Of director Tarsem Singh’s films, which include The Cell and The Fall, Immortals is the least visually busy. Most of the the more blatant visual effect cues seem designed more to make them pop with the addition of 3D than appear fantastical. Even compared to the likes of Zack Snyder’s 300, which Immortals seems forever connected to in the public’s mind, it’s quaint.
If Immortals proves anything, it’s that the material between those flourishes of radical violence and intense sightseeing never find their pace. Dialogue strings flounder with their repetition, swinging wildly, hoping to hit home. Chatter of gods, sacred bows, and obsessions of power are free to be exploited, and within every moment Immortals is given. It’s as if the material is recycled within the material.
Most of the characters mope around with their heads down, likely mimicking the audience, waiting for something to happen. The eventual explosion of torn limbs, splintered bones, and decapitations are almost worth the wait, ingenious in their implementation. This certainly feels like a singular vision, one of those films where the director stamp carries legitimacy. From the editing to the cinematography, it’s a complete, inventive flourish.
Maybe that’s where it goes wrong too, the input of others never considered while reaching for that singular vision. So little of Immortals feels crucial, and the character development is stuffed in unnaturally. There seems to be little sense of style coming from the script of the Parlapanides brothers, clashing with the overarching visual narrative at each juncture.
Hiding within is a glorious film, one with a tighter storytelling structure that plays off the obvious strengths. Immortals is trying to be more than it is, a grungy, vicious faux-historical epic struggling to deal with dulled emotions that exist outside revenge. A singular romantic moment is comically stiff, and not for the reasons you might think. Watch Immortals for the brazen spectacle of gore, skip it for everything else.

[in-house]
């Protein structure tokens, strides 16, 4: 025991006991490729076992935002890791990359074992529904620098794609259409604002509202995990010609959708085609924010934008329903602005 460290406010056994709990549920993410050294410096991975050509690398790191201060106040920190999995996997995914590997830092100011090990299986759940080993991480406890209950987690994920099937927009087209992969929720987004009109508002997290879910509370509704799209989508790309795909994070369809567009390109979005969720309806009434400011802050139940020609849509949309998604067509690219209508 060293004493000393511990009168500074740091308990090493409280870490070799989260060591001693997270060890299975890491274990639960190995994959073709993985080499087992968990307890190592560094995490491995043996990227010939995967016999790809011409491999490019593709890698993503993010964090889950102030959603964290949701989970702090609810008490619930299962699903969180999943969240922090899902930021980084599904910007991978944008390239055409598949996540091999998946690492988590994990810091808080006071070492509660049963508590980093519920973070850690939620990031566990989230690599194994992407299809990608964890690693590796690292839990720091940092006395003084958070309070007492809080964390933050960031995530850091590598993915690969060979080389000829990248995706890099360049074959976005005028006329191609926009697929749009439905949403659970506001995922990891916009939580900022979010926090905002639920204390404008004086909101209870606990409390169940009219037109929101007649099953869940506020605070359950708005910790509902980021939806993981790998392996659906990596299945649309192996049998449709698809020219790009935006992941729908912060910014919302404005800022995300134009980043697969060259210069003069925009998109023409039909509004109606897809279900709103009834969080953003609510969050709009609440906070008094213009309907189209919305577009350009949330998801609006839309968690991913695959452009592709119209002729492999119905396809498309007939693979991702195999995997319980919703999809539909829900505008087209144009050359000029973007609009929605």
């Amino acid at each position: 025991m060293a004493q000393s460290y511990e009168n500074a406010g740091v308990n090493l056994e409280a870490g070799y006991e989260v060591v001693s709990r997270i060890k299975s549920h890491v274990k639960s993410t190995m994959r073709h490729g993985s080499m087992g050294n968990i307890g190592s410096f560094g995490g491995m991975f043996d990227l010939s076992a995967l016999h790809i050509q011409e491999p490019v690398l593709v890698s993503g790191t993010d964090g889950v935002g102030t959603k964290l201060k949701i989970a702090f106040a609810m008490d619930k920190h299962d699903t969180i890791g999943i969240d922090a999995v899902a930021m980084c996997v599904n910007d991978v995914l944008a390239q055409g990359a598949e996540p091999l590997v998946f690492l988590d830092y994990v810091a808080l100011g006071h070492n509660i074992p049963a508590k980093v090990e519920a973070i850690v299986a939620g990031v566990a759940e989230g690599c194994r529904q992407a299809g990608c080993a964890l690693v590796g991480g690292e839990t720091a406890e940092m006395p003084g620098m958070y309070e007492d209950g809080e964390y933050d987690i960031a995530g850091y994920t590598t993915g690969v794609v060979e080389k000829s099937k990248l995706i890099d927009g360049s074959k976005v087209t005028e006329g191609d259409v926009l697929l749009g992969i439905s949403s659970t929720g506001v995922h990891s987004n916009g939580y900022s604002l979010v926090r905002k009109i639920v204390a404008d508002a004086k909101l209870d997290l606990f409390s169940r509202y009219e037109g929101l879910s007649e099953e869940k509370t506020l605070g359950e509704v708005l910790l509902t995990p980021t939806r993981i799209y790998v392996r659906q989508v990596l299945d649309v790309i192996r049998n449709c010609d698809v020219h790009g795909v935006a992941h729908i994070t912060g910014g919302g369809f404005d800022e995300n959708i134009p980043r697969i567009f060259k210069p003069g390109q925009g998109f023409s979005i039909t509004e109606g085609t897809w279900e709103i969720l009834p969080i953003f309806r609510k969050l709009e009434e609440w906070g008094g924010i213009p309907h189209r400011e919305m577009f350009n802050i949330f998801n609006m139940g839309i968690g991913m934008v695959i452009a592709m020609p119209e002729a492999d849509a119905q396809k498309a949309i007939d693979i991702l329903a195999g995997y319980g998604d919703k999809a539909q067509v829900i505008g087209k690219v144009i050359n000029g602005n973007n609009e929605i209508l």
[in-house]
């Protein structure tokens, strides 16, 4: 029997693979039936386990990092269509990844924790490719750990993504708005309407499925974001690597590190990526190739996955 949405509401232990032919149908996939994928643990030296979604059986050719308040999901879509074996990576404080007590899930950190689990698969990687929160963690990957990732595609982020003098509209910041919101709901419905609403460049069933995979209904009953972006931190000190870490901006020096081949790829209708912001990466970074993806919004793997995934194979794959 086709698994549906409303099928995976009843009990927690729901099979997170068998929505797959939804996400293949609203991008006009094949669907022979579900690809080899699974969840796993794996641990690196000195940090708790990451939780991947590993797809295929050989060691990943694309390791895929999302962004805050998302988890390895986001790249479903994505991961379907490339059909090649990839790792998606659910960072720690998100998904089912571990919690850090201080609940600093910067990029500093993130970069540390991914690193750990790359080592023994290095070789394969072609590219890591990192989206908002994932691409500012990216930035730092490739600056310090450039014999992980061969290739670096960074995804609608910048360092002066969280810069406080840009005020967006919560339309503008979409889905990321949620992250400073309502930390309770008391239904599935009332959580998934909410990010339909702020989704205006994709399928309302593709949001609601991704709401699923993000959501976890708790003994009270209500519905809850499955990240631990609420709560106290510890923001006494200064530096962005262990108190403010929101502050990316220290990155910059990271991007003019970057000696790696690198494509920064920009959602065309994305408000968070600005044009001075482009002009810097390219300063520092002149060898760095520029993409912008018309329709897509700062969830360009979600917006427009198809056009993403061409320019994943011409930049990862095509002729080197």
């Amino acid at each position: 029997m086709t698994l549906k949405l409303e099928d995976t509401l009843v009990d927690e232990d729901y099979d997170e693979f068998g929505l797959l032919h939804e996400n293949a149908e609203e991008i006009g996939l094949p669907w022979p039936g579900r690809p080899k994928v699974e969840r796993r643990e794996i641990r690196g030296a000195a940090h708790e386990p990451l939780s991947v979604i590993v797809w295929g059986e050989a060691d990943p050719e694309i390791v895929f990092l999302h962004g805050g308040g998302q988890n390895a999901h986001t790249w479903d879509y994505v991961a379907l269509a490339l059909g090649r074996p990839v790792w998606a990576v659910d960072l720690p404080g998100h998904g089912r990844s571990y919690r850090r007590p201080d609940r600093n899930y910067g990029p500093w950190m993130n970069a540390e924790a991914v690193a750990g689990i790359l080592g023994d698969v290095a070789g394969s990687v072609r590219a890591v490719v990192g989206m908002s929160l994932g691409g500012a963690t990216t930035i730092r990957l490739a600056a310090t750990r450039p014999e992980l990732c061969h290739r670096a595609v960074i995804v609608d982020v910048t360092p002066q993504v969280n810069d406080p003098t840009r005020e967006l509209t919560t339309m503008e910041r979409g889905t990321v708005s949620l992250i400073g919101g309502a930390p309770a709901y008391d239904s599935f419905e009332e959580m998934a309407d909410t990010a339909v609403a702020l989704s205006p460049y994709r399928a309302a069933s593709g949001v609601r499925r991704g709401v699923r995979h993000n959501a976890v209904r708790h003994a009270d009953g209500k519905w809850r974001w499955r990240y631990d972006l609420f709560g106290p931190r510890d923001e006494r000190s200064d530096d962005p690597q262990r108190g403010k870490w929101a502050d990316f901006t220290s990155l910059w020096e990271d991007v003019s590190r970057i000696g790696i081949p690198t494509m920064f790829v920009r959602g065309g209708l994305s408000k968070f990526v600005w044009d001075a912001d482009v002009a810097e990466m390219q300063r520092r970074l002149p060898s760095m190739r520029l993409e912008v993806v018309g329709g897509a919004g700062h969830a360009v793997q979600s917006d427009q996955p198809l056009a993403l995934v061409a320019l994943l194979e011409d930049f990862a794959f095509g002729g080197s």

Captured digitally, Immortals still has a pleasing veneer of grit, a lightly layered false grain structure that neither overwhelms or becomes a concern. The AVC encode is ace at resolving the minutiae, and in some cases, overworking to reveal the rigidity of the special effects. Artificial mountains stand tall against flat oceans, a clear sign of separation for 3D that creates concerns in two dimensions.
Immortals carry a brilliant sharpness, even in medium shots where digital usually loses some of its clear luster. Close-ups are vigorously resolved to squeeze out impressive definition, especially as battles ensue. Dirt and grime build up to intensity for high-fidelity detail, superb during an oil-soaked conversation near the halfway marker. Even the exposition dump told in the opening moments is delivered via thickly painted artwork, those strokes and lines spectacular.
Even in broad daylight, Immortals is intentionally dim, light apparently unable to pass these rocky cliff faces. What that means in the home market is a desperate need for black levels, which the disc can provide. Rarely do they lose their oomph and power, satisfying a need for shadow detail plus dimensionality. The image is consistent in generating necessary depth.